FEBRUARY 12, 2007 The Hollywood Reporter, Esq.

Judge: 'Hot News' Misappropriation Applies to Photos

By Leslie Simmons

  A Los Angeles federal judge has rejected an effort by the celebrity blogger known as Perez Hilton to dismiss a copyright infringement lawsuit brought by paparazzi Web site X17.com, finding claims for misappropriation of "hot news" encompass photographs as well as words and survive Copyright Act preemption.

  X17 sued Hilton, whose real name is Mario Lavandeira, in December after the blogger allegedly ignored warnings by the photo agency to stop using its celebrity images without permission.

  The popular site, perezhilton.com, features photos with Lavandeira's comments and drawings, such as white drops of drool on a celebrity's mouth.

  X17 originally filed suit for copyright infringement and later added a second claim of "hot news misappropriation" for the publishing of time-sensitive information.

  X17 claimed not only was Lavandeira violating its copyrights, he was also harming its business by publishing certain photos before X17, such as the first sighting of Britney Spears after Spears had her second child.

  Lavandeira argued the Copyright Act preempted such misappropriation claims, but U.S. District Court Judge Gary Feess disagreed.

  "The 'hot news' tort is a particularly hardy species of the common law tort of unfair competition through misappropriation that -- at least in some jurisdictions -- has managed to survive even after the 1976 amendments to the Copyright Act preempted most misappropriation claims," Feess wrote in a decision issued Friday.

  The court relied on the 2nd Circuit Court of Appeal case, National Basketball Association v. Motorola, Inc., 105 F.3d 841 (1997), in which the justices explained the claim was not preempted if it contained three extra elements not essential to a copyright infringement claim, including "... the time sensitive value of factual information ... the free-riding by a defendant and the threat to the very existence of the product or service provided by the plaintiff."

  X17, the judge concluded, had viable claims under those three elements because the celebrity photos are as time sensitive as words or data.

  Lavandeira argued that another case, Balboa Insurance Co. v. Trans Global Equities, 218 Cal.App. 3d 1327 (1990), found California does not recognize a hot news tort and that Copyright law preempts the tort.

  "Lavandeira is incorrect," Feess wrote, adding "the case had nothing to do with 'hot news.' Rather, the case involved a claimed misappropriation of the contents of a computer program, which do not derive their value from their time-sensitive nature."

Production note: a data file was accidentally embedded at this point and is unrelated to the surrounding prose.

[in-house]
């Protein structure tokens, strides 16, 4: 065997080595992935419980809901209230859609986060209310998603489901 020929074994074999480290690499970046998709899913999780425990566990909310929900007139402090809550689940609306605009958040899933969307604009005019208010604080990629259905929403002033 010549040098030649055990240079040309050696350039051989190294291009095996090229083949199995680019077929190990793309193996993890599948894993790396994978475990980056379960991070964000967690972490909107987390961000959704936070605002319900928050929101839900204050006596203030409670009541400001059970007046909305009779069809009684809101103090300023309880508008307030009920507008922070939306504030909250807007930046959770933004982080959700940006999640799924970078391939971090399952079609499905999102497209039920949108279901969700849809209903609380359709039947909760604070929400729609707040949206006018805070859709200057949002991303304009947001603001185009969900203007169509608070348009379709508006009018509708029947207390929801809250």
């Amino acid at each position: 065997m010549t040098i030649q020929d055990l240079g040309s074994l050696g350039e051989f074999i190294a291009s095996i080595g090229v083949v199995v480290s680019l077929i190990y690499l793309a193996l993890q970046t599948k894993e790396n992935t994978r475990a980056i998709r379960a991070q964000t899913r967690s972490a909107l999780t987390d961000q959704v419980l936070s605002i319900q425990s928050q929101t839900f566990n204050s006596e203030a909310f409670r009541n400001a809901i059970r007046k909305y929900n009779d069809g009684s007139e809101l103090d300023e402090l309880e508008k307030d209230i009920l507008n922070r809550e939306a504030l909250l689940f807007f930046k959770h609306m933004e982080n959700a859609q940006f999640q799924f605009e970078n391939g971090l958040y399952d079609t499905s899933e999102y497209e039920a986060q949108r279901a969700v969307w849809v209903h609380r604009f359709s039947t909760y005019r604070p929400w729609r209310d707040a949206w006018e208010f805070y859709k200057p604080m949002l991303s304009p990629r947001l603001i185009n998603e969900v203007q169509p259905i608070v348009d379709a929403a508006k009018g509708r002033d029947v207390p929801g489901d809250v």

The case, Feess concluded, "strongly indicates that California court would uphold the 'hot news' tort" and affirms that state law recognizes the misappropriation tort broadly."

  Lavandeira also argued the cases endorsing the tort involved raw data or purely factual information that could not be protected under Copyright Law, unlike photos.

  Feess also rejected this contention.

  "First, the tort is conceptually broad enough to include photographs, particularly because the Supreme Court has referred to photographs as conveying 'information,' " Feess wrote. "Second, the suggestion that the material at issue must be 'uncopyrightable' seems merely to import Lavandeira's continuing misconception of the two requirements of copyright preemption -- the lack of either of which will suffice to save a state cause of action -- into the discussion of the hot news tort's substantive requirement."

  Feess concluded that X17's claims are "reasonably clear" but declined to suggest whether the photo agency would prevail in its claims.

  "X17 thus adequately states the hot news claim (notwithstanding any irony in the suggestion that Ms. Spears' travails qualify as newsworthy)," Feess wrote.

  Lavandeira is represented by Bryan Freedman of Freedman & Taitelman.

  Freedman said he was not disappointed with the decision because X17's arguments will bolster Lavandeira's fair use defense. "One of the reasons to file the motion to dismiss wasn't just solely to prevail, but to glean some admissions of the fair-use defense" under the Copyright Act, he said. "We think we got incredible admissions in (X17's) opposition, including that they find the pictures our client uses on the Web site to be newsworthy, which is one of the elements required under fair use."

  X17 is represented by John Tehranian of Turner Green Afrasiabi & Arledge in Costa Mesa, Calif.

  The case is X17 Inc. v. Lavandeira, 06cv7608.